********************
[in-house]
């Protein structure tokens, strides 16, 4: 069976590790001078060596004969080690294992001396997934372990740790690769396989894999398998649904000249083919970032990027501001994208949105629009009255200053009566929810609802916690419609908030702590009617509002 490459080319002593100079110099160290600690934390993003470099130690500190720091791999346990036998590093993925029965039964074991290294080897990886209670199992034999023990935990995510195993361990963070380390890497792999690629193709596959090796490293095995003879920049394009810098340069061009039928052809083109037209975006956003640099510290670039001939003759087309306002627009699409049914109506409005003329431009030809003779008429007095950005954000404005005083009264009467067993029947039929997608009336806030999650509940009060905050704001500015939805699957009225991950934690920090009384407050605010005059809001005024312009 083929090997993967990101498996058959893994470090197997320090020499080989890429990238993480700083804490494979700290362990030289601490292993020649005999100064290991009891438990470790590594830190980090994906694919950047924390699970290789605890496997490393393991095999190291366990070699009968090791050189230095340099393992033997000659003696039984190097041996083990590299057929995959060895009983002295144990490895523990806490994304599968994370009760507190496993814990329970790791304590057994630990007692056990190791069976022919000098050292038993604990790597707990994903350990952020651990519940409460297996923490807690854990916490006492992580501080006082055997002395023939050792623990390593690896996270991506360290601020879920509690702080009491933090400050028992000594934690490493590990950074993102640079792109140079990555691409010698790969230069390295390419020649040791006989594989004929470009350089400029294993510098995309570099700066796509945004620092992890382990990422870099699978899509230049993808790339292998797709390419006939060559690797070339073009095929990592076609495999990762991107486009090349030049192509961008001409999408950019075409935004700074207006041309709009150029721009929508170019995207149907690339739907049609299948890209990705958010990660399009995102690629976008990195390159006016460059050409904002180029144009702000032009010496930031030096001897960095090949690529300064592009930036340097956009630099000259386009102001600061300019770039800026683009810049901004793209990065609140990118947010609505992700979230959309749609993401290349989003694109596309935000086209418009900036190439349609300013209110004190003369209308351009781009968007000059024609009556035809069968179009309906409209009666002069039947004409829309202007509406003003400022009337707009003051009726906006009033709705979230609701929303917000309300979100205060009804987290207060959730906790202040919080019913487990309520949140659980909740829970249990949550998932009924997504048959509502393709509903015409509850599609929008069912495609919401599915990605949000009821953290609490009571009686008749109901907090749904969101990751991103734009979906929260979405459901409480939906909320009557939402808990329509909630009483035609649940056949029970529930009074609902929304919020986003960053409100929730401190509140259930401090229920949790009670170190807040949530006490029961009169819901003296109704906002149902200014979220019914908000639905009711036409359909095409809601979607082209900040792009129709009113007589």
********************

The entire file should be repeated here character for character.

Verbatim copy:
[in-house]
């Protein structure tokens, strides 16, 4: 069976590790001078060596004969080690294992001396997934372990740790690769396989894999398998649904000249083919970032990027501001994208949105629009009255200053009566929810609802916690419609908030702590009617509002 490459080319002593100079110099160290600690934390993003470099130690500190720091791999346990036998590093993925029965039964074991290294080897990886209670199992034999023990935990995510195993361990963070380390890497792999690629193709596959090796490293095995003879920049394009810098340069061009039928052809083109037209975006956003640099510290670039001939003759087309306002627009699409049914109506409005003329431009030809003779008429007095950005954000404005005083009264009467067993029947039929997608009336806030999650509940009060905050704001500015939805699957009225991950934690920090009384407050605010005059809001005024312009 083929090997993967990101498996058959893994470090197997320090020499080989890429990238993480700083804490494979700290362990030289601490292993020649005999100064290991009891438990470790590594830190980090994906694919950047924390699970290789605890496997490393393991095999190291366990070699009968090791050189230095340099393992033997000659003696039984190097041996083990590299057929995959060895009983002295144990490895523990806490994304599968994370009760507190496993814990329970790791304590057994630990007692056990190791069976022919000098050292038993604990790597707990994903350990952020651990519940409460297996923490807690854990916490006492992580501080006082055997002395023939050792623990390593690896996270991506360290601020879920509690702080009491933090400050028992000594934690490493590990950074993102640079792109140079990555691409010698790969230069390295390419020649040791006989594989004929470009350089400029294993510098995309570099700066796509945004620092992890382990990422870099699978899509230049993808790339292998797709390419006939060559690797070339073009095929990592076609495999990762991107486009090349030049192509961008001409999408950019075409935004700074207006041309709009150029721009929508170019995207149907690339739907049609299948890209990705958010990660399009995102690629976008990195390159006016460059050409904002180029144009702000032009010496930031030096001897960095090949690529300064592009930036340097956009630099000259386009102001600061300019770039800026683009810049901004793209990065609140990118947010609505992700979230959309749609993401290349989003694109596309935000086209418009900036190439349609300013209110004190003369209308351009781009968007000059024609009556035809069968179009309906409209009666002069039947004409829309202007509406003003400022009337707009003051009726906006009033709705979230609701929303917000309300979100205060009804987290207060959730906790202040919080019913487990309520949140659980909740829970249990949550998932009924997504048959509502393709509903015409509850599609929008069912495609919401599915990605949000009821953290609490009571009686008749109901907090749904969101990751991103734009979906929260979405459901409480939906909320009557939402808990329509909630009483035609649940056949029970529930009074609902929304919020986003960053409100929730401190509140259930401090229920949790009670170190807040949530006490029961009169819901003296109704906002149902200014979220019914908000639905009711036409359909095409809601979607082209900040792009129709009113007589």